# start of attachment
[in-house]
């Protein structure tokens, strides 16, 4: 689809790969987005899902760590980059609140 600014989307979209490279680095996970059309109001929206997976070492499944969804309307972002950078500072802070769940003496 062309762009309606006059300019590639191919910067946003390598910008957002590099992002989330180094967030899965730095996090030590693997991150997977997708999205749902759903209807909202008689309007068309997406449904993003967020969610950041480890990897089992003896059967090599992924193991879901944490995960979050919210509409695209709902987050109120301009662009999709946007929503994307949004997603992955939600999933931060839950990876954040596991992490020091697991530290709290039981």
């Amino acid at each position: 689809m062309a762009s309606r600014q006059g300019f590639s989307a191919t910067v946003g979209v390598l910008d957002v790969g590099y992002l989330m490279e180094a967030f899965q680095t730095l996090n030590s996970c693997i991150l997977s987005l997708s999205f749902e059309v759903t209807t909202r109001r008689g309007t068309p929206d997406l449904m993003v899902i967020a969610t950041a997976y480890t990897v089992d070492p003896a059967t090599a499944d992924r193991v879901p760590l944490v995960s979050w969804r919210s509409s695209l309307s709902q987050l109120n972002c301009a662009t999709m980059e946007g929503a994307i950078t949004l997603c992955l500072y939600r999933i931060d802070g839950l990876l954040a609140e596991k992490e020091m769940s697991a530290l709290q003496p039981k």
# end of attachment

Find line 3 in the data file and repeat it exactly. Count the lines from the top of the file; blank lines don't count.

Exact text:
């Amino acid at each position: 689809m062309a762009s309606r600014q006059g300019f590639s989307a191919t910067v946003g979209v390598l910008d957002v790969g590099y992002l989330m490279e180094a967030f899965q680095t730095l996090n030590s996970c693997i991150l997977s987005l997708s999205f749902e059309v759903t209807t909202r109001r008689g309007t068309p929206d997406l449904m993003v899902i967020a969610t950041a997976y480890t990897v089992d070492p003896a059967t090599a499944d992924r193991v879901p760590l944490v995960s979050w969804r919210s509409s695209l309307s709902q987050l109120n972002c301009a662009t999709m980059e946007g929503a994307i950078t949004l997603c992955l500072y939600r999933i931060d802070g839950l990876l954040a609140e596991k992490e020091m769940s697991a530290l709290q003496p039981k």